Gadget Enthusiast

The Apple Watch: Beautiful Design, But Are We Ready For Wearable Tech?

If you haven’t already heard, Apple is the latest arrival at the wearable tech party. The question is, are they poised to finally get a market who has been reluctant to tread the line between technology and jewellery?

Maybe. It’s Apple, so aesthetics isn’t going to be an issue here. The question is whether Apple will be able convince people that they need to cross the line between gadgetry and fashion.

Image Credit: Vulcan Post
Image Credit: Vulcan Post

The announcement of an Apple Watch brings to light questions like, “Do I really want to share my heartbeat?”, “Am I so lazy that I can’t be bothered to pull out my wallet and just want to tap my watch to pay for things?”, “Is it all that difficult to check my phone that I have to have it all sent to my wrist?”, “Is this perceived convenience worth the reported $500 (minimum) price tag that’s it’s supposed to carry?”

To answer these questions, let’s take a look at what the Apple Watch will be bringing to the table.

Options

Image credit: Forbes
Image Credit: Forbes

The Apple Watch, true to its intent to break into fashion, will offer options: a sportier design made from aluminum and Ion-X gGlass and a fluoroelastomer strap called the Apple Watch Sport, a stainless steel and sapphire crystal glass called the Apple Watch Collection, and an 18 karat gold and sapphire glass version called the Apple Watch Edition.

Whatever variety you choose, users have the option to swap straps — implying more options (and a whole new accessories industry if the watches take off).

Image credit: Forbes
Image Credit: Forbes

Design

I would say that it looks like a tiny version of the iPhone — which isn’t bad, design wise. Rounded corners, curved edges, minimal buttons and green LEDs. As a girl, it will feel a little cumbersome and bulky, but can easily be pulled off as a chunky fashion statement, especially if you’re dropping the big bucks for the fancier options.

Image Credit: Gawker
Image Credit: Gawker

Compared to its contemporaries from Samsung or LG, though, it’s not as big and bulky, and feels more like a watch would.

Quality

Image Credit: Denver Digital
Image Credit: Denver Digital

iPhones have always been built well, and you can expect the same from this one. No wiggles and wobbles, the materials are great and buttons work reassuringly well. It’s also said to be water resistant. Take note: RESISTANT. You can’t go around dunking it in water, but it can easily withstand accidental splashes or even if you choose to wear it in the rain.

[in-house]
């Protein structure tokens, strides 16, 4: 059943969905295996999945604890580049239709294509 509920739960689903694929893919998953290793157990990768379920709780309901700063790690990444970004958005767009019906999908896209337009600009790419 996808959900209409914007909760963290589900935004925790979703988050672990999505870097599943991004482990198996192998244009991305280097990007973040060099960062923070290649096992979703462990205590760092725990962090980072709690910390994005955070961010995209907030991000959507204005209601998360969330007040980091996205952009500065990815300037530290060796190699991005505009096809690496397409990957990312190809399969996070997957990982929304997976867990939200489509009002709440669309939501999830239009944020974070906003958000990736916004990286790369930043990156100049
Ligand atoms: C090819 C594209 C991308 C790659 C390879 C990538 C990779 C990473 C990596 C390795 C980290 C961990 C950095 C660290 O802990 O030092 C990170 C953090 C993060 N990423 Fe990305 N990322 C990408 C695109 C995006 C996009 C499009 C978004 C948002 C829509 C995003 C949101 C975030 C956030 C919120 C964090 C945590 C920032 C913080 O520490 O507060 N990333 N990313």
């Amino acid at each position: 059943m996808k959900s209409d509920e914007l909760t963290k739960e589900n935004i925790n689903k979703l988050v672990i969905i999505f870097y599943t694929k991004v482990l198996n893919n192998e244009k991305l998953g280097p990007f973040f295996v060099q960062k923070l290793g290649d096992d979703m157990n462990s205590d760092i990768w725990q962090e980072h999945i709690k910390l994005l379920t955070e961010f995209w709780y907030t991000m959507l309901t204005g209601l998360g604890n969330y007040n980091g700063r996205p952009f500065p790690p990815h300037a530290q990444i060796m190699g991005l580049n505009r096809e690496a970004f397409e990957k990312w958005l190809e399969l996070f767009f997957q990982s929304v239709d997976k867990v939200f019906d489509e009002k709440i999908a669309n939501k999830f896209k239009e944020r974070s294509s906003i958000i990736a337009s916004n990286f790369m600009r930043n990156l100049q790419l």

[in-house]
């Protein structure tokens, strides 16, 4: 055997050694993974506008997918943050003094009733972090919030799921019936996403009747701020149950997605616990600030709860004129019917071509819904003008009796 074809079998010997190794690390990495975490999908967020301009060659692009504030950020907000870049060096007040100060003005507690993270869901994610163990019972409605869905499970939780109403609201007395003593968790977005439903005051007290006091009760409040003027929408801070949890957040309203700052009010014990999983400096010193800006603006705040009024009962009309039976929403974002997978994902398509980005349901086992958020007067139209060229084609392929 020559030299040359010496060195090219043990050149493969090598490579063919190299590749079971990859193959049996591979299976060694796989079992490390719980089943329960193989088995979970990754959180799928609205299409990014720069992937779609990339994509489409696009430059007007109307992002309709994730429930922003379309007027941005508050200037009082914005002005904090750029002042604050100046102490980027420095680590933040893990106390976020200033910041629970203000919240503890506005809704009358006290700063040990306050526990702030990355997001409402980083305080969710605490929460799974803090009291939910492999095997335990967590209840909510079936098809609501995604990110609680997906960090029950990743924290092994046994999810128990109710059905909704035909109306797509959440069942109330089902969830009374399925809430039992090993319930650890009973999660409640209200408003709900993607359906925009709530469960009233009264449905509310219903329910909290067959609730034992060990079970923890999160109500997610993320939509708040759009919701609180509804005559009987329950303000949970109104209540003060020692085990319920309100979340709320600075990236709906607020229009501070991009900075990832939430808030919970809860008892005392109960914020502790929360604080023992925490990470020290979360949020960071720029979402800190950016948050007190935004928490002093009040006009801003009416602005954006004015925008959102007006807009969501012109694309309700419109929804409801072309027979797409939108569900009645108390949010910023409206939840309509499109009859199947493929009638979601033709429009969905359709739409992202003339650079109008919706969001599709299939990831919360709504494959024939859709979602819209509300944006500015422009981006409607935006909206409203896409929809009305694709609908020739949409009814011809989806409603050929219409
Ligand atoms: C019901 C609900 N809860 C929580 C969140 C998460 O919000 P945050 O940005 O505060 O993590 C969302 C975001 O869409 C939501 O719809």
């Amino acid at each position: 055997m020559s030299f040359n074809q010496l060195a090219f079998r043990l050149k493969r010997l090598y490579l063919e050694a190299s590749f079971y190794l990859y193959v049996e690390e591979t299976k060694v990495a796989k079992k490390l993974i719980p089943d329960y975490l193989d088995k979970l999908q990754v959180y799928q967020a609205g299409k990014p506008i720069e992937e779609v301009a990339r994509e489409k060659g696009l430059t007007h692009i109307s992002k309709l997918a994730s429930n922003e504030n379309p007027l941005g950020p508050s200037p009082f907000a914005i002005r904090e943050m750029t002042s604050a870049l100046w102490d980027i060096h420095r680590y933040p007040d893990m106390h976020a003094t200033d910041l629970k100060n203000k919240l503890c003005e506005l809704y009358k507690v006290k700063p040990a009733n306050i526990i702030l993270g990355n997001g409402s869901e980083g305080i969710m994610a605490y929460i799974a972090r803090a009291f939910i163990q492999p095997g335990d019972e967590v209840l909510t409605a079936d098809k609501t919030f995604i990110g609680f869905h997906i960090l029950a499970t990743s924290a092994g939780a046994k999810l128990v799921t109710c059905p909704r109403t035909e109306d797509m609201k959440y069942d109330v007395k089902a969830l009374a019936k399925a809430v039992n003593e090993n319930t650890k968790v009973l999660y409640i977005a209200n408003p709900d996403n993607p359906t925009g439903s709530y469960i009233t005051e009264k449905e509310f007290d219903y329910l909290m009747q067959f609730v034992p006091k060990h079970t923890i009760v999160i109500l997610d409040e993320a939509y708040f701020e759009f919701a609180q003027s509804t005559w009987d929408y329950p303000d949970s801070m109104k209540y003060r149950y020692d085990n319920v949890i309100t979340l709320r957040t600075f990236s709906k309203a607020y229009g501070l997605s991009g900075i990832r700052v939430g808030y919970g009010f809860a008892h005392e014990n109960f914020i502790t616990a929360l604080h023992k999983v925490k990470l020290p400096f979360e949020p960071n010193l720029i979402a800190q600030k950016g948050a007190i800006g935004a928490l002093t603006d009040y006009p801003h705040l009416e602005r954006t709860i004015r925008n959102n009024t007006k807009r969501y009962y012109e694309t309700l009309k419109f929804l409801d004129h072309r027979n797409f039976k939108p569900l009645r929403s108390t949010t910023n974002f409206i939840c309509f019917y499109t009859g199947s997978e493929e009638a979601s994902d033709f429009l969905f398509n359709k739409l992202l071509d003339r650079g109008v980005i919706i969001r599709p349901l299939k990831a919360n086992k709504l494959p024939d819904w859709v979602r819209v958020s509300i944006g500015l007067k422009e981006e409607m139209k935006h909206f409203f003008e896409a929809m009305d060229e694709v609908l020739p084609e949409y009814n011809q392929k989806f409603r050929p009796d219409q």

Functionality

Image Credit: Techcrunch
Image Credit: Techcrunch

Instead of annoying beeps, the watch will give you gentle alerts via haptic feedback that features different patterns for different alerts.

Out of the box, the Apple Watch already comes with apps that connects your phone’s email, messaging, calendar, photos, maps and weather features to your watch. Anything that you get as a notification on your watch will be actionable from your wrist. This also includes access to the music app of your iPhone and 2GB of built-in storage.

Image Credit: Vulcan Post
Image Credit: Vulcan Post

For fans of wearable tech, fitness tracking is also a big feature of the watch, with heart rate monitors and built-in sensors that track physical activity, sending them directly into the activity app of your phone.

The watch will also respond to voice control, allowing users to use Siri to conduct searches, set reminders or even dictate messages that you can send as texts or voice notes. It doesn’t get more Charlie’s Angels than this.

Obvious downsides

Let’s start with the ever pressing Apple issue — battery life. Apparently, the Apple Watch is set to only have 18 hours of ‘normal use.’ Being a smart watch, does this mean turning on all its bells and whistles? Or does ‘normal’ imply minimal smart watch functionality and using it as a basic time piece? If it’s the latter, then that’s another gadget we have to worry about charging, and it might prove to be a problem for Apple’s goal to incorporate this into people’s lifestyles.

There’s also the part where its functionality outside of the iPhone isn’t very evident and has yet to be explored.

And then, of course, there’s the price. Will people be willing to drop $500 – $3000 on a smart watch?

Image credit: Maclife
Image Credit: Maclife

At this point, only time will tell. The form factor — as with all things Apple — is a great draw, and may actually prove to be reason enough, as the iPhone was, to create a whole new appreciation for smart watches and wearable tech. Until then, watch out for the full review when is officially unveiled.

 

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